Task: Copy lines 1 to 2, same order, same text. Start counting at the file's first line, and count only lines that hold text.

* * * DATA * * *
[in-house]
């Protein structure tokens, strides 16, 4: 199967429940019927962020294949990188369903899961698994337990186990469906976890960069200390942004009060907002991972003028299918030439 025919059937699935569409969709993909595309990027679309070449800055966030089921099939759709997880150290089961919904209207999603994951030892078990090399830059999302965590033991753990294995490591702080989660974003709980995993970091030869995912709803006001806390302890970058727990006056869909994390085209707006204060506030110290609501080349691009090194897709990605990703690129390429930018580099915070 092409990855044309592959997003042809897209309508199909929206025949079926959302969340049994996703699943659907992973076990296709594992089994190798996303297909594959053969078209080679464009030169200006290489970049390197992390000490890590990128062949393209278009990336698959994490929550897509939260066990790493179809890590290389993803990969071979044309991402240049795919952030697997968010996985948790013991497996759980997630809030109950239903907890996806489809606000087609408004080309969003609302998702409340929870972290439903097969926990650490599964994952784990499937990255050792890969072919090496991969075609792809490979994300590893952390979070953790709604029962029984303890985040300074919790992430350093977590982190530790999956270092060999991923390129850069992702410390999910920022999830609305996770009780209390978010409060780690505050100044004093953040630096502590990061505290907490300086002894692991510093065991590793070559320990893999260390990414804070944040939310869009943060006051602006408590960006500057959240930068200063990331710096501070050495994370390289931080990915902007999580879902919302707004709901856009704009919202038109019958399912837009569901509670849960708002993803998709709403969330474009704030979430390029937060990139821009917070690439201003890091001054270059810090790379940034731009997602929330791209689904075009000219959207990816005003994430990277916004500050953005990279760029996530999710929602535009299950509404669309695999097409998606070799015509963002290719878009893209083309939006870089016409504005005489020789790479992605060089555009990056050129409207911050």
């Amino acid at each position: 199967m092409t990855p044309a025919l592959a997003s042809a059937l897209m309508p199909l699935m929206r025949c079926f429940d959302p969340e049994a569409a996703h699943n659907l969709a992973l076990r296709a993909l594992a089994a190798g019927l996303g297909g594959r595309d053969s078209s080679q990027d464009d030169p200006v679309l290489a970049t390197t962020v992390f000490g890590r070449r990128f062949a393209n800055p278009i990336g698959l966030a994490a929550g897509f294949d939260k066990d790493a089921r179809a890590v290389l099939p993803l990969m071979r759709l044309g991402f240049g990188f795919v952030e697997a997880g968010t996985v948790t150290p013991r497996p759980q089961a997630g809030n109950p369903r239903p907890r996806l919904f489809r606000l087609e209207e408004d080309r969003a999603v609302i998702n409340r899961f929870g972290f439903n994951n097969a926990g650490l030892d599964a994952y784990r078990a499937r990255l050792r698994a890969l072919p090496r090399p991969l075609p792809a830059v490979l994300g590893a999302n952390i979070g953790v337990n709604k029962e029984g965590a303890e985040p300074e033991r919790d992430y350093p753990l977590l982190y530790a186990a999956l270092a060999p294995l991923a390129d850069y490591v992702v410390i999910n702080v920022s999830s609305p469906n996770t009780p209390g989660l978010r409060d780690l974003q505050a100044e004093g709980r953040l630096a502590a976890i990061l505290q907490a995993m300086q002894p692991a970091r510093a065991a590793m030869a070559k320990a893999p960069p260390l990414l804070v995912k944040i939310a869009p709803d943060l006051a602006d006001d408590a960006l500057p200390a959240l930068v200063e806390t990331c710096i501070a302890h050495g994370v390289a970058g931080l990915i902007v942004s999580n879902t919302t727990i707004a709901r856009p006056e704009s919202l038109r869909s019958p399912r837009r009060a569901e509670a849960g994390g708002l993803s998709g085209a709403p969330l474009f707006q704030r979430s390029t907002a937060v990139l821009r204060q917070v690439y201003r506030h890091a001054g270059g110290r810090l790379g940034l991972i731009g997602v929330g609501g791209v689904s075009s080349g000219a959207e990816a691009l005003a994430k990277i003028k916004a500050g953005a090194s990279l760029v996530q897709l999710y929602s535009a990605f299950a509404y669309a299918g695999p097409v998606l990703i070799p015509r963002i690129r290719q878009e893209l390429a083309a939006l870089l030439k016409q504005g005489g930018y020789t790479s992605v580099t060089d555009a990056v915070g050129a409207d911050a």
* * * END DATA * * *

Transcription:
[in-house]
């Protein structure tokens, strides 16, 4: 199967429940019927962020294949990188369903899961698994337990186990469906976890960069200390942004009060907002991972003028299918030439 025919059937699935569409969709993909595309990027679309070449800055966030089921099939759709997880150290089961919904209207999603994951030892078990090399830059999302965590033991753990294995490591702080989660974003709980995993970091030869995912709803006001806390302890970058727990006056869909994390085209707006204060506030110290609501080349691009090194897709990605990703690129390429930018580099915070 092409990855044309592959997003042809897209309508199909929206025949079926959302969340049994996703699943659907992973076990296709594992089994190798996303297909594959053969078209080679464009030169200006290489970049390197992390000490890590990128062949393209278009990336698959994490929550897509939260066990790493179809890590290389993803990969071979044309991402240049795919952030697997968010996985948790013991497996759980997630809030109950239903907890996806489809606000087609408004080309969003609302998702409340929870972290439903097969926990650490599964994952784990499937990255050792890969072919090496991969075609792809490979994300590893952390979070953790709604029962029984303890985040300074919790992430350093977590982190530790999956270092060999991923390129850069992702410390999910920022999830609305996770009780209390978010409060780690505050100044004093953040630096502590990061505290907490300086002894692991510093065991590793070559320990893999260390990414804070944040939310869009943060006051602006408590960006500057959240930068200063990331710096501070050495994370390289931080990915902007999580879902919302707004709901856009704009919202038109019958399912837009569901509670849960708002993803998709709403969330474009704030979430390029937060990139821009917070690439201003890091001054270059810090790379940034731009997602929330791209689904075009000219959207990816005003994430990277916004500050953005990279760029996530999710929602535009299950509404669309695999097409998606070799015509963002290719878009893209083309939006870089016409504005005489020789790479992605060089555009990056050129409207911050």